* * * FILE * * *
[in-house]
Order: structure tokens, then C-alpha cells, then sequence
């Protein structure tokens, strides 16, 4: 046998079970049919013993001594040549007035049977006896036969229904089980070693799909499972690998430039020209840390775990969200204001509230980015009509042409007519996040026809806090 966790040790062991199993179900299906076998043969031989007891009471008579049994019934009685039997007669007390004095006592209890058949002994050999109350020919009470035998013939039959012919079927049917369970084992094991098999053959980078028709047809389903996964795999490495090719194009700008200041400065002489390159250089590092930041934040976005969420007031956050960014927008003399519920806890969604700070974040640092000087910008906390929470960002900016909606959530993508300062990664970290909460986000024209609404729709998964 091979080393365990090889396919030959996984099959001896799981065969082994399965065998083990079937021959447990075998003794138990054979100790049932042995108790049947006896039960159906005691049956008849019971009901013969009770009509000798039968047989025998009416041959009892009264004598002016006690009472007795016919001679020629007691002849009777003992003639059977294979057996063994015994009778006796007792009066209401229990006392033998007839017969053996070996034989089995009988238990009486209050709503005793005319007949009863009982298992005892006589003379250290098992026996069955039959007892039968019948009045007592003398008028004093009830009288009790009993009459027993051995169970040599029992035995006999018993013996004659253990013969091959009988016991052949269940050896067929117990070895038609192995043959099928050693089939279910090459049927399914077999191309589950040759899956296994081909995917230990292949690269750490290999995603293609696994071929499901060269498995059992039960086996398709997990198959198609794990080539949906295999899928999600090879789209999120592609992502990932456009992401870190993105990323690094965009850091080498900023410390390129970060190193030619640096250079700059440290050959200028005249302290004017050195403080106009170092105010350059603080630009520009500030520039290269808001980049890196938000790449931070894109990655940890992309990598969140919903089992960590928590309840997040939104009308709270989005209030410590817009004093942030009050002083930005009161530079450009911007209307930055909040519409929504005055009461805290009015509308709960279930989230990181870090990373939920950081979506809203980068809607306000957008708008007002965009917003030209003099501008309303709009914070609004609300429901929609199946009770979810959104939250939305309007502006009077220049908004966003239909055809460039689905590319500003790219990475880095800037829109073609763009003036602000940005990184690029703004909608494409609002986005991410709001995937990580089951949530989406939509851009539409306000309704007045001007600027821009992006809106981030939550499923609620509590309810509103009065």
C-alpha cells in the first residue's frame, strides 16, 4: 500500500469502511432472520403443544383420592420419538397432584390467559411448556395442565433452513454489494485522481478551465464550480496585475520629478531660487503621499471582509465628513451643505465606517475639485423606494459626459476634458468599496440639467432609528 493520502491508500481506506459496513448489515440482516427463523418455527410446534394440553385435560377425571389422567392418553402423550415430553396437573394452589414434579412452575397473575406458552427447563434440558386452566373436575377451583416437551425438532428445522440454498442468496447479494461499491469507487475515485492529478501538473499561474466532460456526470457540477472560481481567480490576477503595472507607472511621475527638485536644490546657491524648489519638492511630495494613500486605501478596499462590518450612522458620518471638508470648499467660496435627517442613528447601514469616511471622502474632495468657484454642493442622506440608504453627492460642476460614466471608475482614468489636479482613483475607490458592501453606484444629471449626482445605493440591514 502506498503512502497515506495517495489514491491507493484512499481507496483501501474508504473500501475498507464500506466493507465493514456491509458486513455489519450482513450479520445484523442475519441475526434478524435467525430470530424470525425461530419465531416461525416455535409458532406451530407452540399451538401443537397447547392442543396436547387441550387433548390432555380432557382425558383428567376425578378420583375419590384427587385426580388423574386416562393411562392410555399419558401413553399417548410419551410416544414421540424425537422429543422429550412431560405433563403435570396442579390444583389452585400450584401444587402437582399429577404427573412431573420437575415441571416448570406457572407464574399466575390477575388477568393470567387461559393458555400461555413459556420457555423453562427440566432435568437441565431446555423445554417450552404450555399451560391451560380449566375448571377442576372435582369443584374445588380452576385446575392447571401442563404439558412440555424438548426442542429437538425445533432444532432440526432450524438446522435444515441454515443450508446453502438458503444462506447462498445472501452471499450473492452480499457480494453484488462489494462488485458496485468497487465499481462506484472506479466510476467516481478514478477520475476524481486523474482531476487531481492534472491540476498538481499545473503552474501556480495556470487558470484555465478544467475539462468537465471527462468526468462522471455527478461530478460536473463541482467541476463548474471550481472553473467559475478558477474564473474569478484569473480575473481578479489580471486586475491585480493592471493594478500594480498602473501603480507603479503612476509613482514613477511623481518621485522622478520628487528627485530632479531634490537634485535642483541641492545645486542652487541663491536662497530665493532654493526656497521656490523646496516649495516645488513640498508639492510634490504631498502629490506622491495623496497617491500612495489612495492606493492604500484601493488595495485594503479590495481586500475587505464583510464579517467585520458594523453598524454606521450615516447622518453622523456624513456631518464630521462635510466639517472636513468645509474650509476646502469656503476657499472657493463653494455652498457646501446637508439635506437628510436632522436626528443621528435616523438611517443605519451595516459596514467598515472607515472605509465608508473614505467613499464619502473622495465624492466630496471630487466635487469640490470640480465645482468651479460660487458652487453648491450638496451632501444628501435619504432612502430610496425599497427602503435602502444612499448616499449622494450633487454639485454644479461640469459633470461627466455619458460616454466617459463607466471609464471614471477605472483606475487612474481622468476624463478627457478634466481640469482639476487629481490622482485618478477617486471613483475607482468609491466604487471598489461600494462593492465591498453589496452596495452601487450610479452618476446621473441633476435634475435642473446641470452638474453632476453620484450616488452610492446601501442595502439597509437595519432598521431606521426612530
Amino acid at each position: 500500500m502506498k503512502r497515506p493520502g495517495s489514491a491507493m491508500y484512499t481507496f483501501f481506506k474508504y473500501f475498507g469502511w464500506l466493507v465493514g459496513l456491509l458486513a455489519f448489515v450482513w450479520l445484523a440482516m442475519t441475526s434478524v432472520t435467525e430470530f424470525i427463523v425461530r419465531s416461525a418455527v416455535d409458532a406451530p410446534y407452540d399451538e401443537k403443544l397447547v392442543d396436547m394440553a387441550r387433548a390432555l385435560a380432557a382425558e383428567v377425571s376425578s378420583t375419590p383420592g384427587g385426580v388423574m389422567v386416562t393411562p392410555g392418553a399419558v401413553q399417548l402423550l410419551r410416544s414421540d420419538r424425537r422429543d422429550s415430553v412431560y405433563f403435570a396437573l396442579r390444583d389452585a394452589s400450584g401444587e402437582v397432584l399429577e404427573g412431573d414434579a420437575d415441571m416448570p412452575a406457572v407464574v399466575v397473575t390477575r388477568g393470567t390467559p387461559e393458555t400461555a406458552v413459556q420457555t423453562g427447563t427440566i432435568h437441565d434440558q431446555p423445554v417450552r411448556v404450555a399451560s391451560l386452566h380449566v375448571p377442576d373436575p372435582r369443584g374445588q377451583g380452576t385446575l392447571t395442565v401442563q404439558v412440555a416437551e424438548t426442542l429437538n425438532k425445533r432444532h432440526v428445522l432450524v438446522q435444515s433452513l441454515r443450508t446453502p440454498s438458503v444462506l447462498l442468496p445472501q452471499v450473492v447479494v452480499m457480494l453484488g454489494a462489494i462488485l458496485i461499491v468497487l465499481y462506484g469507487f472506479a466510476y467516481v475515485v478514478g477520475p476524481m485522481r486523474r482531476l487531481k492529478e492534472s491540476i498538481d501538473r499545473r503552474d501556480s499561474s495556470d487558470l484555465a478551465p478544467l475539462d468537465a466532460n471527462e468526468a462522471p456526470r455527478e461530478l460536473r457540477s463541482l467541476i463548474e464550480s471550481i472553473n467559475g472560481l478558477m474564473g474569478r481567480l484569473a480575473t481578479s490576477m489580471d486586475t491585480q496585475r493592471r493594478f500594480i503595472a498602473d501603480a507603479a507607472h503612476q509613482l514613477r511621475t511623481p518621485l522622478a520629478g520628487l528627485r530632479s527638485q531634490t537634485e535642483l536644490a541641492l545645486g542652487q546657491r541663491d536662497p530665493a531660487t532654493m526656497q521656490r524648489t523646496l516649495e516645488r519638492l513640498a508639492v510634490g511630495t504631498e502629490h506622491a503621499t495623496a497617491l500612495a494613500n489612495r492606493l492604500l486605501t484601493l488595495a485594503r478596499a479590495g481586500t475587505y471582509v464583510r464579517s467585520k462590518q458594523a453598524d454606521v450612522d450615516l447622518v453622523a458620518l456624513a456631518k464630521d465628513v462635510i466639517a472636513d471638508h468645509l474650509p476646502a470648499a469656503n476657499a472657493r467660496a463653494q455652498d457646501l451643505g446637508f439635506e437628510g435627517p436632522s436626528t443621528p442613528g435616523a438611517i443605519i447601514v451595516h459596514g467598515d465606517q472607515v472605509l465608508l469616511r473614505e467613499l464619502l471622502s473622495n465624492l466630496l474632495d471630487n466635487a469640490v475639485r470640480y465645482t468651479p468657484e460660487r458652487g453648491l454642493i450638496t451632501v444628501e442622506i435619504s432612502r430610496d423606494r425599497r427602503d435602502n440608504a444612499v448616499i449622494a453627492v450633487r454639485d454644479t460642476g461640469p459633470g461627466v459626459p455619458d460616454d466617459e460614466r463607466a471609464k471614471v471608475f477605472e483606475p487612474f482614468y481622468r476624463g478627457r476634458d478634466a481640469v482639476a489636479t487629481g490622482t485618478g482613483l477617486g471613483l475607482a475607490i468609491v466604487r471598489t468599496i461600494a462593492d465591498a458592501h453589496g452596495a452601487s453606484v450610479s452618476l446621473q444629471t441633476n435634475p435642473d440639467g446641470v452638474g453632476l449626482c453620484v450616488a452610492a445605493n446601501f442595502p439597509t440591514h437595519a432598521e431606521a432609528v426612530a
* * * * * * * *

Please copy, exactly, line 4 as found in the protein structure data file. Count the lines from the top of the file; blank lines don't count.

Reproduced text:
C-alpha cells in the first residue's frame, strides 16, 4: 500500500469502511432472520403443544383420592420419538397432584390467559411448556395442565433452513454489494485522481478551465464550480496585475520629478531660487503621499471582509465628513451643505465606517475639485423606494459626459476634458468599496440639467432609528 493520502491508500481506506459496513448489515440482516427463523418455527410446534394440553385435560377425571389422567392418553402423550415430553396437573394452589414434579412452575397473575406458552427447563434440558386452566373436575377451583416437551425438532428445522440454498442468496447479494461499491469507487475515485492529478501538473499561474466532460456526470457540477472560481481567480490576477503595472507607472511621475527638485536644490546657491524648489519638492511630495494613500486605501478596499462590518450612522458620518471638508470648499467660496435627517442613528447601514469616511471622502474632495468657484454642493442622506440608504453627492460642476460614466471608475482614468489636479482613483475607490458592501453606484444629471449626482445605493440591514 502506498503512502497515506495517495489514491491507493484512499481507496483501501474508504473500501475498507464500506466493507465493514456491509458486513455489519450482513450479520445484523442475519441475526434478524435467525430470530424470525425461530419465531416461525416455535409458532406451530407452540399451538401443537397447547392442543396436547387441550387433548390432555380432557382425558383428567376425578378420583375419590384427587385426580388423574386416562393411562392410555399419558401413553399417548410419551410416544414421540424425537422429543422429550412431560405433563403435570396442579390444583389452585400450584401444587402437582399429577404427573412431573420437575415441571416448570406457572407464574399466575390477575388477568393470567387461559393458555400461555413459556420457555423453562427440566432435568437441565431446555423445554417450552404450555399451560391451560380449566375448571377442576372435582369443584374445588380452576385446575392447571401442563404439558412440555424438548426442542429437538425445533432444532432440526432450524438446522435444515441454515443450508446453502438458503444462506447462498445472501452471499450473492452480499457480494453484488462489494462488485458496485468497487465499481462506484472506479466510476467516481478514478477520475476524481486523474482531476487531481492534472491540476498538481499545473503552474501556480495556470487558470484555465478544467475539462468537465471527462468526468462522471455527478461530478460536473463541482467541476463548474471550481472553473467559475478558477474564473474569478484569473480575473481578479489580471486586475491585480493592471493594478500594480498602473501603480507603479503612476509613482514613477511623481518621485522622478520628487528627485530632479531634490537634485535642483541641492545645486542652487541663491536662497530665493532654493526656497521656490523646496516649495516645488513640498508639492510634490504631498502629490506622491495623496497617491500612495489612495492606493492604500484601493488595495485594503479590495481586500475587505464583510464579517467585520458594523453598524454606521450615516447622518453622523456624513456631518464630521462635510466639517472636513468645509474650509476646502469656503476657499472657493463653494455652498457646501446637508439635506437628510436632522436626528443621528435616523438611517443605519451595516459596514467598515472607515472605509465608508473614505467613499464619502473622495465624492466630496471630487466635487469640490470640480465645482468651479460660487458652487453648491450638496451632501444628501435619504432612502430610496425599497427602503435602502444612499448616499449622494450633487454639485454644479461640469459633470461627466455619458460616454466617459463607466471609464471614471477605472483606475487612474481622468476624463478627457478634466481640469482639476487629481490622482485618478477617486471613483475607482468609491466604487471598489461600494462593492465591498453589496452596495452601487450610479452618476446621473441633476435634475435642473446641470452638474453632476453620484450616488452610492446601501442595502439597509437595519432598521431606521426612530